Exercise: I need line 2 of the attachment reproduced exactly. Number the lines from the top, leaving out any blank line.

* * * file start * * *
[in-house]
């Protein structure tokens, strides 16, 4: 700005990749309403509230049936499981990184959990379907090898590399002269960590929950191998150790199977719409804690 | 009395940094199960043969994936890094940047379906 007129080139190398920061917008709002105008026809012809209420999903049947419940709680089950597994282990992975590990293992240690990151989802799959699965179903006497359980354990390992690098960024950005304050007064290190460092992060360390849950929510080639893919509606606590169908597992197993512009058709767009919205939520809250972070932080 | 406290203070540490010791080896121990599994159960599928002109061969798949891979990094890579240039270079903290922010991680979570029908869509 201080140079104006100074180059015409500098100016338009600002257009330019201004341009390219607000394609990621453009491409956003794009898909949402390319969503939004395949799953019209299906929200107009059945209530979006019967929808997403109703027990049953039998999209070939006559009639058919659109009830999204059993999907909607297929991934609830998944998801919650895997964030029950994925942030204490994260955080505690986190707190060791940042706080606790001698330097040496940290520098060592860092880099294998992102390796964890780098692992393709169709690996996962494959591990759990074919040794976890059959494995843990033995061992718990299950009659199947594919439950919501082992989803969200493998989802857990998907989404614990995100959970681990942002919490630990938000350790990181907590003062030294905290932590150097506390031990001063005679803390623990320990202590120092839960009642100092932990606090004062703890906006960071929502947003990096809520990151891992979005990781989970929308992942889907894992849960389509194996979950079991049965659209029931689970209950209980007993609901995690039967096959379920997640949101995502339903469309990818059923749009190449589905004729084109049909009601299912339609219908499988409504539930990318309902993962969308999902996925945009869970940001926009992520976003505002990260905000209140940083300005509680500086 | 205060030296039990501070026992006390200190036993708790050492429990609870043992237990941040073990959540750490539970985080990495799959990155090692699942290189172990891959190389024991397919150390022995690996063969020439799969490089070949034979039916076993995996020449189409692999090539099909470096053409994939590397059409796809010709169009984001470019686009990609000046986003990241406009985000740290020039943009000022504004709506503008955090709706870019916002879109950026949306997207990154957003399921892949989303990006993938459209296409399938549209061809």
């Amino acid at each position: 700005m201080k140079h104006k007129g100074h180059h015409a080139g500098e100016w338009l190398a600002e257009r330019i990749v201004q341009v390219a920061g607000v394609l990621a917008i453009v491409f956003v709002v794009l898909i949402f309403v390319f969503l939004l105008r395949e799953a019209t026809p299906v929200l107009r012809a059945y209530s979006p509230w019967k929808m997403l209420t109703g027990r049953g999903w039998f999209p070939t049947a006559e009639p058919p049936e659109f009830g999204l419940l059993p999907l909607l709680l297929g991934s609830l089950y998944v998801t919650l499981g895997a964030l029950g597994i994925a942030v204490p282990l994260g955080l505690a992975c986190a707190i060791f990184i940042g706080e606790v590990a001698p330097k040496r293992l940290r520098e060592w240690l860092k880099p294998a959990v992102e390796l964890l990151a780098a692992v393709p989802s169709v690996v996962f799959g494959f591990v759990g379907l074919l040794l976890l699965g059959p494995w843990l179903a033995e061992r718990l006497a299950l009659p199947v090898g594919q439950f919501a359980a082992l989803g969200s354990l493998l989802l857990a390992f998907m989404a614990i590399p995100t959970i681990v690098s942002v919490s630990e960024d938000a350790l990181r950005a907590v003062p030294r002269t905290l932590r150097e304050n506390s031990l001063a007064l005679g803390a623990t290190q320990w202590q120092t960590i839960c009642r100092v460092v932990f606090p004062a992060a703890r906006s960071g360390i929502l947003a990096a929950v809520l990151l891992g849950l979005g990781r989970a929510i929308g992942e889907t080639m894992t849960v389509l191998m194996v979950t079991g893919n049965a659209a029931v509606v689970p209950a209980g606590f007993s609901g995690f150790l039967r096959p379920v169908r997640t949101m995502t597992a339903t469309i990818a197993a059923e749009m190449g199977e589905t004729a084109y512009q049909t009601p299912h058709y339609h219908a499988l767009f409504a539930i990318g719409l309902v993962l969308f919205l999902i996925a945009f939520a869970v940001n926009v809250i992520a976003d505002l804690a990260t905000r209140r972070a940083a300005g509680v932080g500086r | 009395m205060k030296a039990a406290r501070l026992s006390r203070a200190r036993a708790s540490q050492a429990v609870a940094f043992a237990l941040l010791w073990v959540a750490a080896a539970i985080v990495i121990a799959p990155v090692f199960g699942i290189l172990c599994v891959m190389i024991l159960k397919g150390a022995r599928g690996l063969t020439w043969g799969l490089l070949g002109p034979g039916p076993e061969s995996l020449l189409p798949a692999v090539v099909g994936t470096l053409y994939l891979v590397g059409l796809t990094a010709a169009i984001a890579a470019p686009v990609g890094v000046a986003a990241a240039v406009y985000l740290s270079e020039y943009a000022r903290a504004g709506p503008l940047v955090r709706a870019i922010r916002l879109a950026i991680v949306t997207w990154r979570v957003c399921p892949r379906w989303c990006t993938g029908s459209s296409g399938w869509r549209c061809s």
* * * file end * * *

């Protein structure tokens, strides 16, 4: 700005990749309403509230049936499981990184959990379907090898590399002269960590929950191998150790199977719409804690 | 009395940094199960043969994936890094940047379906 007129080139190398920061917008709002105008026809012809209420999903049947419940709680089950597994282990992975590990293992240690990151989802799959699965179903006497359980354990390992690098960024950005304050007064290190460092992060360390849950929510080639893919509606606590169908597992197993512009058709767009919205939520809250972070932080 | 406290203070540490010791080896121990599994159960599928002109061969798949891979990094890579240039270079903290922010991680979570029908869509 201080140079104006100074180059015409500098100016338009600002257009330019201004341009390219607000394609990621453009491409956003794009898909949402390319969503939004395949799953019209299906929200107009059945209530979006019967929808997403109703027990049953039998999209070939006559009639058919659109009830999204059993999907909607297929991934609830998944998801919650895997964030029950994925942030204490994260955080505690986190707190060791940042706080606790001698330097040496940290520098060592860092880099294998992102390796964890780098692992393709169709690996996962494959591990759990074919040794976890059959494995843990033995061992718990299950009659199947594919439950919501082992989803969200493998989802857990998907989404614990995100959970681990942002919490630990938000350790990181907590003062030294905290932590150097506390031990001063005679803390623990320990202590120092839960009642100092932990606090004062703890906006960071929502947003990096809520990151891992979005990781989970929308992942889907894992849960389509194996979950079991049965659209029931689970209950209980007993609901995690039967096959379920997640949101995502339903469309990818059923749009190449589905004729084109049909009601299912339609219908499988409504539930990318309902993962969308999902996925945009869970940001926009992520976003505002990260905000209140940083300005509680500086 | 205060030296039990501070026992006390200190036993708790050492429990609870043992237990941040073990959540750490539970985080990495799959990155090692699942290189172990891959190389024991397919150390022995690996063969020439799969490089070949034979039916076993995996020449189409692999090539099909470096053409994939590397059409796809010709169009984001470019686009990609000046986003990241406009985000740290020039943009000022504004709506503008955090709706870019916002879109950026949306997207990154957003399921892949989303990006993938459209296409399938549209061809």